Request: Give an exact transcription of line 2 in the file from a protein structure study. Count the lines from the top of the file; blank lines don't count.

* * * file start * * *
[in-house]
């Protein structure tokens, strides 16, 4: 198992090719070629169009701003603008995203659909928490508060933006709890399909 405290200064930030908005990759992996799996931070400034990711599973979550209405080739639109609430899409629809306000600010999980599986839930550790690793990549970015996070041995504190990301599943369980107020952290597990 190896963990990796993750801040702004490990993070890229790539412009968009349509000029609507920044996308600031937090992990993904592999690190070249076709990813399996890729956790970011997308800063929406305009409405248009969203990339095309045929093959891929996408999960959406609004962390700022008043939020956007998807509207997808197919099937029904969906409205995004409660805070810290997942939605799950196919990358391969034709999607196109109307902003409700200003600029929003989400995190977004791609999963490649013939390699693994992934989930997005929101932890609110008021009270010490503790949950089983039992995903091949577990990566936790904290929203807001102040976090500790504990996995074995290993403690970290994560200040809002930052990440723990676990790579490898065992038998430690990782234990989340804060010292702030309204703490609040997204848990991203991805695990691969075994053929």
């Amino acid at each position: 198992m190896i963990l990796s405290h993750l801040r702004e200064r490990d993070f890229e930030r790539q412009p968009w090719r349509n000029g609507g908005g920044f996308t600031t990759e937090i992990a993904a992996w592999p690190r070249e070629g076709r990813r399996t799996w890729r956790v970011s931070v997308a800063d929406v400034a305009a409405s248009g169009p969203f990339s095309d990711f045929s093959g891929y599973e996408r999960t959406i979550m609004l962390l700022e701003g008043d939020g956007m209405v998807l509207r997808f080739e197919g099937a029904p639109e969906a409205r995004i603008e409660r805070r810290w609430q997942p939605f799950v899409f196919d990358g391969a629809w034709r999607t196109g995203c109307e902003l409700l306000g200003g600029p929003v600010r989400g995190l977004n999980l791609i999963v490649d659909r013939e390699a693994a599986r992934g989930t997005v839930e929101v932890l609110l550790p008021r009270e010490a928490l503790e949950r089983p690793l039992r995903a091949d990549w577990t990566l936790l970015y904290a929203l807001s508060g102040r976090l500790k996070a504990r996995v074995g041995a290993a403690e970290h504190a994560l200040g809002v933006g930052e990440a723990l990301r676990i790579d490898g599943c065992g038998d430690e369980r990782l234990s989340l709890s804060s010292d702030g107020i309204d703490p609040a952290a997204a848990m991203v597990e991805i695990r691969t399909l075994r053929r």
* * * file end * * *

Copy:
């Protein structure tokens, strides 16, 4: 198992090719070629169009701003603008995203659909928490508060933006709890399909 405290200064930030908005990759992996799996931070400034990711599973979550209405080739639109609430899409629809306000600010999980599986839930550790690793990549970015996070041995504190990301599943369980107020952290597990 190896963990990796993750801040702004490990993070890229790539412009968009349509000029609507920044996308600031937090992990993904592999690190070249076709990813399996890729956790970011997308800063929406305009409405248009969203990339095309045929093959891929996408999960959406609004962390700022008043939020956007998807509207997808197919099937029904969906409205995004409660805070810290997942939605799950196919990358391969034709999607196109109307902003409700200003600029929003989400995190977004791609999963490649013939390699693994992934989930997005929101932890609110008021009270010490503790949950089983039992995903091949577990990566936790904290929203807001102040976090500790504990996995074995290993403690970290994560200040809002930052990440723990676990790579490898065992038998430690990782234990989340804060010292702030309204703490609040997204848990991203991805695990691969075994053929």